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Strategies for Getting to Australia on Points and Miles

Strategies for Getting to Australia on Points and Miles
Ariana Arghandewal

I came across this Flyertalk thread about getting a family of four to Sydney on points and miles. One of the toughest trips to book on points and miles is Australia during high-season. About five years ago, I managed to book this trip in first class for three people during Christmas/New Year’s Eve. After weeks of finding zero award availability, I managed to book an unforgettable trip that still lands in my top three. If you’re looking to travel to Australia on points and miles (and you want to bring the family along), here are some strategies to help you get there:

Know the Routes and Carriers

When planning your trip to Australia, it’s crucial to be aware of which airlines fly to Sydney or Melbourne, out of which airport, and how much award space is typically released. For example, Qantas operates flights between Sydney and Los Angeles, San Francisco, Dallas, and Honolulu. So if you’ve got a stash of AAdvantage miles and are looking to fly to Sydney out of Chicago, you’ll know to search for Qantas flights between one of these other cities and then connect to that airport. Below are examples of frequent flyer programs and the partners that fly to Australia:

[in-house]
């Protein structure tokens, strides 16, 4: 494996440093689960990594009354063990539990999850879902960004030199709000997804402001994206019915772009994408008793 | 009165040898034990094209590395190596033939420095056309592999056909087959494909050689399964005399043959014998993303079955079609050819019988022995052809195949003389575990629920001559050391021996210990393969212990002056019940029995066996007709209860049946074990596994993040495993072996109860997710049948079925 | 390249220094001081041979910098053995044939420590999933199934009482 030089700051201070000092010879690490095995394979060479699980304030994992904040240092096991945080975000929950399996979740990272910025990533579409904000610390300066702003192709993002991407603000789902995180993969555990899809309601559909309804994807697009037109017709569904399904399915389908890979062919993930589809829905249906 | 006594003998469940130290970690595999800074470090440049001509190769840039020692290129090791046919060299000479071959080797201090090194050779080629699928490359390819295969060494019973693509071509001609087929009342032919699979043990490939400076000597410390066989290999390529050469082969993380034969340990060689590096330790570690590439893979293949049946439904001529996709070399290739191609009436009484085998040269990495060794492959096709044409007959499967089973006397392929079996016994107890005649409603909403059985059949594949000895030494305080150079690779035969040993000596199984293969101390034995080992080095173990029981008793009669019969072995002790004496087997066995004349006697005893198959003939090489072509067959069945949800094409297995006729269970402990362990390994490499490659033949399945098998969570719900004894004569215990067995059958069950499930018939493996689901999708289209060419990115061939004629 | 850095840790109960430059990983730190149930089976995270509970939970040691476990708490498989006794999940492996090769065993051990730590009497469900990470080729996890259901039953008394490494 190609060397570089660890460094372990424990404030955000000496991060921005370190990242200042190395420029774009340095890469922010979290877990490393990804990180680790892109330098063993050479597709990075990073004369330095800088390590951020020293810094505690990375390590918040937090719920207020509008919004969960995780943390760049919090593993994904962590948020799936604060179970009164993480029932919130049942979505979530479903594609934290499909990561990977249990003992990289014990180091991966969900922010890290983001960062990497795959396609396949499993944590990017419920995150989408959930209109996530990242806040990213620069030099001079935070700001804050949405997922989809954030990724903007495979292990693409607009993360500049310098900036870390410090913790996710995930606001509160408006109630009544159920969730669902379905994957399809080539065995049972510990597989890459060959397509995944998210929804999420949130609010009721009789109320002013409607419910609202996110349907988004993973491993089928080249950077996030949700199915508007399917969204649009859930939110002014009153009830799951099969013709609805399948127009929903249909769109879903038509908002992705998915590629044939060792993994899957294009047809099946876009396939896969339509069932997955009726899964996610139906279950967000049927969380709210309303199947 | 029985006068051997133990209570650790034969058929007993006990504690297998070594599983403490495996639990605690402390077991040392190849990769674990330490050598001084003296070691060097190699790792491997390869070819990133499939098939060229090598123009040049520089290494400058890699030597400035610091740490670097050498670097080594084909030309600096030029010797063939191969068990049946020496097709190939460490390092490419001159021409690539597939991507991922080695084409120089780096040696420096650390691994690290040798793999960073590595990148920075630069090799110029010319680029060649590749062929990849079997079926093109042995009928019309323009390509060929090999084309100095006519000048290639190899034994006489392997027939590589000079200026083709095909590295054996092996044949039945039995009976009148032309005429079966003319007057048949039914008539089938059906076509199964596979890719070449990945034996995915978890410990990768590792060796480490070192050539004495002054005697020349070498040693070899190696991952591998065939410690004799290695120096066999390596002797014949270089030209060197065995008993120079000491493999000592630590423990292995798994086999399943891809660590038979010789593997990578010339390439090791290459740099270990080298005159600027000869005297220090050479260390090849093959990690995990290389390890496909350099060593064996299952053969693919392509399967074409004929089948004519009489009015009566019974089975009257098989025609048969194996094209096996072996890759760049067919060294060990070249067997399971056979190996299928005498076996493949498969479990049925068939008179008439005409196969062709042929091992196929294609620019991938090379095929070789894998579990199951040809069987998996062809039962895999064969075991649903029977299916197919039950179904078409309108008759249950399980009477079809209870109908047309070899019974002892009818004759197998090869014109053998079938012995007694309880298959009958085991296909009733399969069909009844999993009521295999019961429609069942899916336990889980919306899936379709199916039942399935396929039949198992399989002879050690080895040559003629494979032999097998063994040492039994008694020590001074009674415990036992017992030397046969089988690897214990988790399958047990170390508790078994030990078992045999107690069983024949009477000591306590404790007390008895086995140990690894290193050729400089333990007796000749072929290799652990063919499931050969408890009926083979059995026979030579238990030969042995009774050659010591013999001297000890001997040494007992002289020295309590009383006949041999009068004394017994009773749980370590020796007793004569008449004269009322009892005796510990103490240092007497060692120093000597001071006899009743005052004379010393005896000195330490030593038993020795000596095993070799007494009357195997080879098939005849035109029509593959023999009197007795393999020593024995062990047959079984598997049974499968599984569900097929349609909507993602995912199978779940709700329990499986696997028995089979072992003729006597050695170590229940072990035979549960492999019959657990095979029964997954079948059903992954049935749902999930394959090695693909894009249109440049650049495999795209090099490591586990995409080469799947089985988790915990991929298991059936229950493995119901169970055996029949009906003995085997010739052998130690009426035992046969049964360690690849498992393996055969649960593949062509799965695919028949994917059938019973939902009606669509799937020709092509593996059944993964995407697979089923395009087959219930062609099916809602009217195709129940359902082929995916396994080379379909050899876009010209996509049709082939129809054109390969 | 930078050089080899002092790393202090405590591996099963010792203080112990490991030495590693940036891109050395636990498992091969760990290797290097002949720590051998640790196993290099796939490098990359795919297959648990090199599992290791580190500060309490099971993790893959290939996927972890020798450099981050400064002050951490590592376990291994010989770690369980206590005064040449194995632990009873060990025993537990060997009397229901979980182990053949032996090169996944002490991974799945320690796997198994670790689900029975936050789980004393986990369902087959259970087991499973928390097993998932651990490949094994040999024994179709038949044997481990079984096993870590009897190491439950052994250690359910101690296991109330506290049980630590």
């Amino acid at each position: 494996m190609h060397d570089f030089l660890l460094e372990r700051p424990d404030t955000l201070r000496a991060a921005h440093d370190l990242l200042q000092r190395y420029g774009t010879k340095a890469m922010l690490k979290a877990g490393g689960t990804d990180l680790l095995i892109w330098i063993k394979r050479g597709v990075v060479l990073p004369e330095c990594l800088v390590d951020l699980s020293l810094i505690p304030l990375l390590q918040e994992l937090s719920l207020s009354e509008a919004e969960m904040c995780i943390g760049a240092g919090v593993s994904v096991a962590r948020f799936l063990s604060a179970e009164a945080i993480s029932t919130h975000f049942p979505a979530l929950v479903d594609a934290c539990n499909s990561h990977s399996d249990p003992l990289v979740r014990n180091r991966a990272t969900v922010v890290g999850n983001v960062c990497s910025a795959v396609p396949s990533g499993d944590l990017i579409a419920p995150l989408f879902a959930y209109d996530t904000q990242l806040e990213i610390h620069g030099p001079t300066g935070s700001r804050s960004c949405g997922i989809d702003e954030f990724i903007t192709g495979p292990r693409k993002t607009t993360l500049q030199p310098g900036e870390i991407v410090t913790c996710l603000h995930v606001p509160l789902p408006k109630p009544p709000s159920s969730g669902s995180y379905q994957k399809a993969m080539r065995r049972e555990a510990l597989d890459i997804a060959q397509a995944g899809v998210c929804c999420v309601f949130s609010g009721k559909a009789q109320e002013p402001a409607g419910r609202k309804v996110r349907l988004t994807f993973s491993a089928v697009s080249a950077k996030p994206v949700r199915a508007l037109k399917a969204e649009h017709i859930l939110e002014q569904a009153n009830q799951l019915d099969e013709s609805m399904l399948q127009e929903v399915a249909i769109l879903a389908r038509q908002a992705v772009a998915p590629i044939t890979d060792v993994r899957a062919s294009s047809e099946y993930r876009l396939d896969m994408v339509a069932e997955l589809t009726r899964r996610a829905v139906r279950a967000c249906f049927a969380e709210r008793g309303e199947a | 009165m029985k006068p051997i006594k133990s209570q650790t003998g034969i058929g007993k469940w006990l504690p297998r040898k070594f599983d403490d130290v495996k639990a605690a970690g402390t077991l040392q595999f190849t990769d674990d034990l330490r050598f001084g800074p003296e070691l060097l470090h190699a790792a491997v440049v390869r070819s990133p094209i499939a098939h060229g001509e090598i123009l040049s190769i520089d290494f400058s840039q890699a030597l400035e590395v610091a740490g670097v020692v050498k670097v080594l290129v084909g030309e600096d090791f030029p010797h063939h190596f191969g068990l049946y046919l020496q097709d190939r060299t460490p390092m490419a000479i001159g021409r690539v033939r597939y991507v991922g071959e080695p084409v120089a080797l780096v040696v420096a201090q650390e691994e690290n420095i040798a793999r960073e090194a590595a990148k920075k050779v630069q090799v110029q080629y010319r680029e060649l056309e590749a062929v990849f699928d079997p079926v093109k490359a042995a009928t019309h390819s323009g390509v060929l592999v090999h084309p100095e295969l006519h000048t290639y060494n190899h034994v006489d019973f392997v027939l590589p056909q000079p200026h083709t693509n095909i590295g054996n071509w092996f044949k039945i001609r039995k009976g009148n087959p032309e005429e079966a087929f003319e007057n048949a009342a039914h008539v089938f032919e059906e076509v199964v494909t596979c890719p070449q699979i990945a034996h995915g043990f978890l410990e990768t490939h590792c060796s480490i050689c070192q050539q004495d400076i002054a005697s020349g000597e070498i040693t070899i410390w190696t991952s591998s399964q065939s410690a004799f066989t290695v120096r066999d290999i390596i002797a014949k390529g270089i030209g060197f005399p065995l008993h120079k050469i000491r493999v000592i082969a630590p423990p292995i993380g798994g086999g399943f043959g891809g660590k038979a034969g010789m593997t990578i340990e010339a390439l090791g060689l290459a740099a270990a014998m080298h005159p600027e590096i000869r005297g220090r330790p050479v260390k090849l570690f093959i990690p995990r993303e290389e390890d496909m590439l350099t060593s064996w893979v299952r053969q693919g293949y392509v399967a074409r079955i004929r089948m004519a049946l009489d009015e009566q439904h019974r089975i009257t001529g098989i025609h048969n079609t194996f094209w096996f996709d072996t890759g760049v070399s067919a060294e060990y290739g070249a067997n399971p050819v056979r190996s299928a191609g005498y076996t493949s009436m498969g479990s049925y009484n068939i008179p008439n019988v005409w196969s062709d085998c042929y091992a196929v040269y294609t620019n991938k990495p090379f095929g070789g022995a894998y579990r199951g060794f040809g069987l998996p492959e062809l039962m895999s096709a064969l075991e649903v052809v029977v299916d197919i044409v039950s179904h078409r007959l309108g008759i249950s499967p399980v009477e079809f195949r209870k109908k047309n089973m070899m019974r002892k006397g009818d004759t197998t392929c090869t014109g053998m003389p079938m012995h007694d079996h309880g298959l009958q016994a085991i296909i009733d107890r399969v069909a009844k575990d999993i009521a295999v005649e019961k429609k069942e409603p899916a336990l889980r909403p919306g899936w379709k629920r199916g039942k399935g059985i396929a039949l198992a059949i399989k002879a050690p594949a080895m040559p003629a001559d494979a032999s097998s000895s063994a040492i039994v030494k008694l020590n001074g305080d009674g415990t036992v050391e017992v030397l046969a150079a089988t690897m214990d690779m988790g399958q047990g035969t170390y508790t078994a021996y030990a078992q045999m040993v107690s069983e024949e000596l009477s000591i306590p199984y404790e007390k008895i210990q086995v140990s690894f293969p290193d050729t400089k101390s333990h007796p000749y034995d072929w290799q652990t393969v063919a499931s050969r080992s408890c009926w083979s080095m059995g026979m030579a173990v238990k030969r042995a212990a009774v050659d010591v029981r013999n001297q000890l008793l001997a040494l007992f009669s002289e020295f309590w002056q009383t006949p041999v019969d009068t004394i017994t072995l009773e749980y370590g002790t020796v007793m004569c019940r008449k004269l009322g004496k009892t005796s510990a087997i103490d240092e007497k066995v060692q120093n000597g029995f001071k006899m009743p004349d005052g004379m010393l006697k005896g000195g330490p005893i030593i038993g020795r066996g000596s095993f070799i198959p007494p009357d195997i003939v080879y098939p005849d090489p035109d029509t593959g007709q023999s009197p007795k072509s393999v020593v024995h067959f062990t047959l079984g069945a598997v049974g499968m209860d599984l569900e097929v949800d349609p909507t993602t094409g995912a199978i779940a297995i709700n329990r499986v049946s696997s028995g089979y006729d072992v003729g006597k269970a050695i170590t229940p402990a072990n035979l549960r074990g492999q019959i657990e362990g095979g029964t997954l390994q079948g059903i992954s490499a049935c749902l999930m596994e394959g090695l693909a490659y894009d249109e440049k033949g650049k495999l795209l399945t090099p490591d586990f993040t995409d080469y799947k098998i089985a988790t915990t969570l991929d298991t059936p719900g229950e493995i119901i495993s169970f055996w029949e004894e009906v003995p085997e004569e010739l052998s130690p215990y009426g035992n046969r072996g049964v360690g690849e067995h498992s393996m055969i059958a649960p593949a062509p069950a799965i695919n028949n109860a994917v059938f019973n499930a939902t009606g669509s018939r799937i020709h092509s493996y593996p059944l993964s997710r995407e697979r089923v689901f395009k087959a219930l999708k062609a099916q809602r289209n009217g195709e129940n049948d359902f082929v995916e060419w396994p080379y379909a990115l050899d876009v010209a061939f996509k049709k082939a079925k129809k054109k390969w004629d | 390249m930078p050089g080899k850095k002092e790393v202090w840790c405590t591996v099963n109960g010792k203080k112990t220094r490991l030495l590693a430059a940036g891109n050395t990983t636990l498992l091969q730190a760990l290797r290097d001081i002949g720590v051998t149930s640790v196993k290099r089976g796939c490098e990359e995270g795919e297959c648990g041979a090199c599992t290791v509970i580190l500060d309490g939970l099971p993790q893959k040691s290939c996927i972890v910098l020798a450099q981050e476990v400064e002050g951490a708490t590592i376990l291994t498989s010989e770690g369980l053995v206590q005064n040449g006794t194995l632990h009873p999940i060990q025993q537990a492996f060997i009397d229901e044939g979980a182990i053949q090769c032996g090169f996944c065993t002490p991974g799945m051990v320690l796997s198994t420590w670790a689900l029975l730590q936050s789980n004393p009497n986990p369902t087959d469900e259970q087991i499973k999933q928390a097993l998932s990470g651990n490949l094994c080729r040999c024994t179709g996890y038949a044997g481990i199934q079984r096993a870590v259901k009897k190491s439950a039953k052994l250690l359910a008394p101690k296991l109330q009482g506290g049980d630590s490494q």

Alaska miles – Sydney

American Airlines via Los Angeles

Cathay Pacific via Hong Kong

Emirates via Dubai

Japan Airlines via Tokyo

Korean via Seoul

Qantas via Dallas, Los Angeles, San Francisco, Honolulu

Alaska miles – Melbourne

Cathay Pacific via Hong Kong

Emirates via Dubai

Japan Airlines via Tokyo

Qantas via Los Angeles, San Francisco

American AAdvantage miles – Sydney

American Airlines via Los Angeles

Cathay Pacific via Hong Kong

Etihad via Abu Dhabi

Qantas via Dallas, Los Angeles, San Francisco, Honolulu

American AAdvantage miles – Melbourne

Cathay Pacific via Hong Kong

Etihad via Abu Dhabi

Qantas via Los Angeles, San Francisco

Delta SkyMiles – Sydney

Korean Air via Seoul

Virgin Australia via Los Angeles

Delta SkyMiles – Melbourne

Delta via Los Angeles

Virgin Australia via Los Angeles

United MileagePlus/Star Alliance – Sydney

Air Canada via Toronto, Vancouver

All Nippon Airways via Tokyo

Asiana via Seoul

Singapore Air via Singapore

Thai Airways via Bangkok

United via Houston, Los Angeles, San Francisco

United MileagePlus/Star Alliance – Melbourne

Air Canada via Vancouver

Singapore Air via Singapore

Thai Airways via Bangkok

United via Los Angeles

The Best Award Space?

Award space to Australia is better on flights originating abroad than in the U.S. Especially on carriers like Cathay Pacific and Japan Airlines. For example, Cathay Pacific offers a ton of award space from the U.S. to Hong Kong, as well as between Hong Kong and Australia. So if you can’t find a direct flight on Qantas from LAX or San Francisco, consider looking at award space out of Asia and then building your itinerary backward to find a connecting flight out of the U.S.

Flexibility is Key